By Raffaele Breschi, Tjark Freundt, Malin Orebäck, and Kai Vollhardt
Lines between products, services, and user environments are blurring. The ability to craft an integrated customer experience will open enormous opportunities to build new businesses.
Time was, a company could rely on a superior product’s features and functions to coast for a year or more before competitors could catch up. Or a well-honed service advantage could single-handedly buffer a company from start-up challengers looking to nip at its heels. No more. As digitization drives more and faster disruptions—and as customers increasingly desire the immediacy, personalization, and convenience of dealing with digital-marketing leaders—the business landscape is undergoing an upheaval.
Products, services, and environments—both physical and online—are converging to anticipate and meet rising customer expectations. That’s giving birth to a proliferation of new products, often from unexpected sources. It is also stirring up a storm of new, unanticipated competitors. In this novel mix, product companies will be pushed to create services and service providers to incorporate products into their offerings. Both will face the challenge of developing great user environments as part of customer-centric strategies.
The signs have been apparent for some time. Technologies regularly compound each other’s effects, with a dynamism and speed of innovation that has become unpredictable: for example, the combination of global positioning systems (GPS), radar, video object recognition, and infrared sensors gave birth to the development of self-driving cars. In smartphones, manufacturers once focused on features and functions as selling points. Today that emphasis has shifted completely to style, lifestyle, and simplicity of use. These permeate the customer experience and define the value proposition for such products.
This evolving convergence of products, services, and environments affects some industries more than others. Telecommunications, automotive, and consumer-product companies, for example, have already embarked on a convergence journey; other industries, such as insurance, banking, and energy, lag behind them. Understanding the way this phenomenon is taking shape can help companies prepare for the competitive opportunities and challenges. In this article, we explore some of the places where the convergence is taking shape today and some key principles for designing integrated, end-to-end customer experiences.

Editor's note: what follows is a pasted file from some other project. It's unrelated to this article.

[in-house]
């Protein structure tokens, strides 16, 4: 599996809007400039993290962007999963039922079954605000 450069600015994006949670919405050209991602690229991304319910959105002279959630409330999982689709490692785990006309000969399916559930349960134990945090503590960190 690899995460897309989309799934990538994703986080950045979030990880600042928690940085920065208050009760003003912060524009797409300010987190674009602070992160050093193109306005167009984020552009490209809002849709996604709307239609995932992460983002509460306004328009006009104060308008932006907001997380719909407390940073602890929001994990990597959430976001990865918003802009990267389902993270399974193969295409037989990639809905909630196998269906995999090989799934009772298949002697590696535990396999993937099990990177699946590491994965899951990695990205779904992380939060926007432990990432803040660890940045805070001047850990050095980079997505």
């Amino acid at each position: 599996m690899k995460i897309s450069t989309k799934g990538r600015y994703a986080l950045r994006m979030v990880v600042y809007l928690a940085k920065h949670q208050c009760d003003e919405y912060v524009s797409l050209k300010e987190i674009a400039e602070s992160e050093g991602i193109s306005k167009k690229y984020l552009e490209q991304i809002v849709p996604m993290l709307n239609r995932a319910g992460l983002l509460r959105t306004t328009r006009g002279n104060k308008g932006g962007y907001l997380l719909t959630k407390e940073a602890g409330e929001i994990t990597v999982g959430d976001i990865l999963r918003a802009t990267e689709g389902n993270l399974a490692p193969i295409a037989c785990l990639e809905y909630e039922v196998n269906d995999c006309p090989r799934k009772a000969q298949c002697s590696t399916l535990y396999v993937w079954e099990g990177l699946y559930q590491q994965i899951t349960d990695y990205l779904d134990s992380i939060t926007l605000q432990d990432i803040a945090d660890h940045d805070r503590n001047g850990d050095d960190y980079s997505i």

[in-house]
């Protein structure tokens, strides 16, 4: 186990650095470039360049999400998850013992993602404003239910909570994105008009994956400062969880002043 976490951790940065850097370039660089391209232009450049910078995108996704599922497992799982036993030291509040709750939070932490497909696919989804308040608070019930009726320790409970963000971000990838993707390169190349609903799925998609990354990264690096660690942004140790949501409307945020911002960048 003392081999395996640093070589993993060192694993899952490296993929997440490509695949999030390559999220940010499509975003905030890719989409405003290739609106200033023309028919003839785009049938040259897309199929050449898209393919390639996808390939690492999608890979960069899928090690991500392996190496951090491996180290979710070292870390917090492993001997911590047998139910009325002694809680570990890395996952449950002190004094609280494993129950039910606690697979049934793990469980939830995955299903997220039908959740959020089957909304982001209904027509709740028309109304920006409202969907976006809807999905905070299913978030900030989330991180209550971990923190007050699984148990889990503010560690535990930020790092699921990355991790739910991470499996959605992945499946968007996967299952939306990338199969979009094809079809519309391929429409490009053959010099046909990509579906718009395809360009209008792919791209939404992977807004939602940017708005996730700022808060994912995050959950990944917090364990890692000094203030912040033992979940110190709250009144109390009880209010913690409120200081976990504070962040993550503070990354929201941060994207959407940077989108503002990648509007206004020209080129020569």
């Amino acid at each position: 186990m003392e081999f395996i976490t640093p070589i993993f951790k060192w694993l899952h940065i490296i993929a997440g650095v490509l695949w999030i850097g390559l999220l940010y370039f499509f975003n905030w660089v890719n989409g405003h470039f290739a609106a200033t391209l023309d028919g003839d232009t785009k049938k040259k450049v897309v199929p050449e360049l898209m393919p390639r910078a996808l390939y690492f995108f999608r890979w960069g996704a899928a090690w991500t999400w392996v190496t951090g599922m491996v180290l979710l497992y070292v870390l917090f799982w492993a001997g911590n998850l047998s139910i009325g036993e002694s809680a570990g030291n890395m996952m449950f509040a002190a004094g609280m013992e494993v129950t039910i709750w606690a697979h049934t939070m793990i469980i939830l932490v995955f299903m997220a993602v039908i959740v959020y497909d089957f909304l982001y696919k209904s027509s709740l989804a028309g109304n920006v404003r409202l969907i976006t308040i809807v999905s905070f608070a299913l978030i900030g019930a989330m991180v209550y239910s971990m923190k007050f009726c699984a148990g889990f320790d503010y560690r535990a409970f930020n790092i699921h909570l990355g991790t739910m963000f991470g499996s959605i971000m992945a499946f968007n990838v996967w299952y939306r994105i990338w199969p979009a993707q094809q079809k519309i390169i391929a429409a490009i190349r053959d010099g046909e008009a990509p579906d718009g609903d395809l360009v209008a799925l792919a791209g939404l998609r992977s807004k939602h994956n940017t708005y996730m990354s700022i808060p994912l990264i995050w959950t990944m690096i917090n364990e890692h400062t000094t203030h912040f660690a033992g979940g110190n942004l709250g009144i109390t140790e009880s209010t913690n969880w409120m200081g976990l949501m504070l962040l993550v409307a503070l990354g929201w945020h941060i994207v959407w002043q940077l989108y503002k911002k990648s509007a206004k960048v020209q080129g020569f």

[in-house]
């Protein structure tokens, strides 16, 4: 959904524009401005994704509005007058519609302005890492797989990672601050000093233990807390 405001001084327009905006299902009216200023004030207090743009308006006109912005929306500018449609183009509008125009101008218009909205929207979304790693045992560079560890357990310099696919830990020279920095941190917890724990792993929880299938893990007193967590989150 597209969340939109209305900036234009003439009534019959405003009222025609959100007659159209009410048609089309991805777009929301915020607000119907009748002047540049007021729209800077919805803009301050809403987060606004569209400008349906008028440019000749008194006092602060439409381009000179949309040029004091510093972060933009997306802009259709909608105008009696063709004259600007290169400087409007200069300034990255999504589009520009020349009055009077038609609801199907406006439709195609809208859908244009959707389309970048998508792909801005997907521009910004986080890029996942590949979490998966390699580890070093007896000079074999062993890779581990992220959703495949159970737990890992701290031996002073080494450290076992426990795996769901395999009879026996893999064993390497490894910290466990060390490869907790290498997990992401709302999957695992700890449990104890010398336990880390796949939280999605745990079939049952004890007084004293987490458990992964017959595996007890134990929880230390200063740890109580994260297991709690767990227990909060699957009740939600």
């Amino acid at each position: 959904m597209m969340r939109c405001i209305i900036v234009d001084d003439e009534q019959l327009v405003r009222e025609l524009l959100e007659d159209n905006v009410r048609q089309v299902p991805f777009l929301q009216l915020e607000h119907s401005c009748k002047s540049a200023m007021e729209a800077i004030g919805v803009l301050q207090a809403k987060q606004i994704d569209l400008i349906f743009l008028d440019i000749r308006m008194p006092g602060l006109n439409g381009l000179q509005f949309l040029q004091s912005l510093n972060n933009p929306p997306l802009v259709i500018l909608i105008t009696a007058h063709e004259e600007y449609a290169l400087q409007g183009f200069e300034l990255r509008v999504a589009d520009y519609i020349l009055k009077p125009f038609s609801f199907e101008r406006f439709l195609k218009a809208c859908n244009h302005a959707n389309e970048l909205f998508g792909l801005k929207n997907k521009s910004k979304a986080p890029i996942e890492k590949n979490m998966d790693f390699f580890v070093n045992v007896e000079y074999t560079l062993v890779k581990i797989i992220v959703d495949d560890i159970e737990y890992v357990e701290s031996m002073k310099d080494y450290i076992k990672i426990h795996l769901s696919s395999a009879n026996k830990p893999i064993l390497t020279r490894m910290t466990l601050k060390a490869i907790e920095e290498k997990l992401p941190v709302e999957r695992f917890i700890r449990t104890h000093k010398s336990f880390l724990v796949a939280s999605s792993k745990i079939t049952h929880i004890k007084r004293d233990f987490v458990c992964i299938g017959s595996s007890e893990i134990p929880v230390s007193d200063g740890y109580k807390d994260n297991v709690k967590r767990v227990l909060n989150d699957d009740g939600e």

Traditional product companies are transforming themselves into providers of services and ecosystems. Some innovators, such as Rolls-Royce, some time ago moved beyond merely selling jet engines to selling engine hours in a lifetime service relationship with customers. Elevator operators, such as KONE, emphasize the number of floors their products will serve over time, not just their physical products. Microsoft Azure sells computing as a service, not as software; Philips is transforming the home-lighting business into a “connected business” to improve sustainability, cost of ownership, and smart control by integrating applications such as scene personalization, home automation, security services, and sleep quality into its core product.
Service companies are integrating physical products into their customer experience. Amazon’s Echo, for example, provides quick access to the company’s services. Evernote and Moleskine have collaborated to create notebooks that seamlessly integrate physical notes; capturing handwritten ones with the Evernote camera allows you to search and organize them digitally. Progressive Insurance’s connected-car devices allow the company to charge drivers according to their driving behavior.
Companies are investing to create a customer environment that builds a connection with their products. Online players such as Amazon open physical stores; car manufacturers (Tesla, for example) open fancy showrooms in shopping malls and prime locations, with a completely transformed customer experience. Electronics companies, like Apple, stage the customer experience with open-space concepts, a sprawling Genius Bar, and diverse sales staffs.